Per Google books: Originally published to wide critical acclaim in France, where it elicited comparisons to Art Spiegelman's Maus, Persepolis is Marjane Satrapi's wise, funny, and heartbreaking memoir of growing up in Iran during the Islamic Revolution. In powerful black-and-white comic strip images, Satrapi tells the story of her life in Tehran from ages six to fourteen, years that saw the overthrow of the Shah's regime, the triumph of the Islamic Revolution, and the devastating effects of war with Iraq. The intelligent and outspoken only child of committed Marxists and the great-granddaughter of one of Iran's last emperors, Marjane bears witness to a childhood uniquely entwined with the history of her country.

    Comments (-1)
  • Roll of Thunder, Hear My Cry

    by Mildred D. Taylor Year Published: 2004 Fiction

    Per Google Books: 
    Set in Mississippi at the height of the Depression, this is the story of one family's struggle to maintain their integrity, pride, and independence in the face of racism and social injustice. And it is also Cassie's story—Cassie Logan, an independent girl who discovers over the course of an important year why having land of their own is so crucial to the Logan family, even as she learns to draw strength from her own sense of dignity and self-respect.

    Comments (-1)
  • So You Want to Talk About Race

    by Ijeoma Oluo Year Published: 2018

    From Amazon: In this New York Times bestseller, Ijeoma Oluo offers a hard-hitting but user-friendly examination of race in America.

    Comments (-1)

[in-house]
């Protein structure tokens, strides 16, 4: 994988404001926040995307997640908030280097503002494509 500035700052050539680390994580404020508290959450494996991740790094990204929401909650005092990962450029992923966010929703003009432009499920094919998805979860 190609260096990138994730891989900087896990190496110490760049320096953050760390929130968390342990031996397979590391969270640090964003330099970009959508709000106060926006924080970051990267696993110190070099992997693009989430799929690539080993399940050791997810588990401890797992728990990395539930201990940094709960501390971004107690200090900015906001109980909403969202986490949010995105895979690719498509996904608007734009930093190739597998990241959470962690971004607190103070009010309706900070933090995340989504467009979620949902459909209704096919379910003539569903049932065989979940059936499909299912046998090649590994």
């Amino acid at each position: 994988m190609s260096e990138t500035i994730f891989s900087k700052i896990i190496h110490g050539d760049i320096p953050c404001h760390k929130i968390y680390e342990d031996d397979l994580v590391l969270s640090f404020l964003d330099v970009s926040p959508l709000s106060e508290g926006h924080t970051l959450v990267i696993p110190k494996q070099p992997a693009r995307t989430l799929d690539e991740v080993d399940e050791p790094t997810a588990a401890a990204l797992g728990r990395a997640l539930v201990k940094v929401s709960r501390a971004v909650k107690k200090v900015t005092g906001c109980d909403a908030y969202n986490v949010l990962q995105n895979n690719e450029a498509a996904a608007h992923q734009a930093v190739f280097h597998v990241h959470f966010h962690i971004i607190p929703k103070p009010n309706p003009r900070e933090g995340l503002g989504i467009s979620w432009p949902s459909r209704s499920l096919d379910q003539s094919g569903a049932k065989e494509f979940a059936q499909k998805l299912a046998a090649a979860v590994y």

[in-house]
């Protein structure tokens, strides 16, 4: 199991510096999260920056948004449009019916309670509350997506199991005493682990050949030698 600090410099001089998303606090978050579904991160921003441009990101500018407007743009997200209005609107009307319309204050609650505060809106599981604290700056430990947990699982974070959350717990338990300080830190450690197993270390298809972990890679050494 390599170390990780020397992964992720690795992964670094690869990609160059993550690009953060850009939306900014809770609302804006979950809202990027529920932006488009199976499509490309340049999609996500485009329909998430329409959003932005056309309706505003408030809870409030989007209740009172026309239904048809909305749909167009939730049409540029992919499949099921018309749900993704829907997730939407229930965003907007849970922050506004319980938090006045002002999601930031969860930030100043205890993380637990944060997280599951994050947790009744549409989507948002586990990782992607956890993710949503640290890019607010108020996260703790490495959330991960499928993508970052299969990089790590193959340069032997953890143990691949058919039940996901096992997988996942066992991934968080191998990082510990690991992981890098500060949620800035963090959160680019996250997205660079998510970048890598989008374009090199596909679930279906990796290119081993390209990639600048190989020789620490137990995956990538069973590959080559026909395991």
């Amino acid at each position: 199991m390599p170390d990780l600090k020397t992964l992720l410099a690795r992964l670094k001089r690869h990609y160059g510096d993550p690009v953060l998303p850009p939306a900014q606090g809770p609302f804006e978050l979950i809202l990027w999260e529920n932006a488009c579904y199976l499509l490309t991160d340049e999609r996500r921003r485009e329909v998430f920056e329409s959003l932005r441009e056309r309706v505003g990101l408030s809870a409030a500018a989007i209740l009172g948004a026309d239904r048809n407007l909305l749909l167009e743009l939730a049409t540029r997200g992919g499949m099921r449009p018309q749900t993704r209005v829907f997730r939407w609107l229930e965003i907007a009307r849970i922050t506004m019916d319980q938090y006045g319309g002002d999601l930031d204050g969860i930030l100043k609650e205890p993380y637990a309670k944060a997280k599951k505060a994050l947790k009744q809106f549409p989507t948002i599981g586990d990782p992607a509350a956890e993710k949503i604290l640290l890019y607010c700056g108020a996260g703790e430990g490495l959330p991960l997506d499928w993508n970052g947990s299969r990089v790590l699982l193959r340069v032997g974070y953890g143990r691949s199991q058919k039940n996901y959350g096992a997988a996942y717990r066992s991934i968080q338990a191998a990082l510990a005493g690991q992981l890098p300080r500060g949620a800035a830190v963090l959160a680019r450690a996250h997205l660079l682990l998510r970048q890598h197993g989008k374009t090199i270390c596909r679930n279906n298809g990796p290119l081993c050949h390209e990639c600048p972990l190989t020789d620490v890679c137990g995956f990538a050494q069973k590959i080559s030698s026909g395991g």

• Sparrow

    by Sarah Moon Year Published: 2017 Fiction

    Per Google books: Sparrow has always had a difficult time making friends. She would always rather stay home on the weekends with her mother, an affluent IT executive at a Manhattan bank, reading, or watching the birds, than play with other kids. And that's made school a lonely experience for her. It's made LIFE a lonely experience.

    But when the one teacher who really understood her -- Mrs. Wexler, the school librarian, a woman who let her eat her lunch in the library office rather than hide in a bathroom stall, a woman who shared her passion for novels and knew just the ones she'd love -- is killed in a freak car accident, Sparrow's world unravels and she's found on the roof of her school in an apparent suicide attempt.

    With the help of an insightful therapist, Sparrow finally reveals the truth of her inner life. And it's here that she discovers an outlet in rock & roll music...

    Comments (-1)
  • Stamped from the Beginning

    by Ibram X. Kendi Year Published: 2016 Nonfiction

    Per Google Books: Stamped from the Beginning: The Definitive History of Racist Ideas in America is a 2016 non-fiction book about race in the United States by Ibram X. Kendi that won the National Book Award for Nonfiction

    Comments (-1)
  • The Color Purple

    by Alice Walker Year Published: 1982 Fiction

    Per Wikipedia: Taking place mostly in rural Georgia, the story focuses on the life of African-American women in the Southern United States in the 1930s, addressing numerous issues including their exceedingly low position in American social culture. 

    Comments (-1)
  • Where the Mountain Meets the Moon

    by Grace Lin Year Published: 2009 Fiction

    Per Wikipedia: Where the Mountain Meets the Moon is a fantasy-adventure children's novel inspired by Chinese folklore. It was written and illustrated by Grace Lin and published in 2009

    Comments (-1)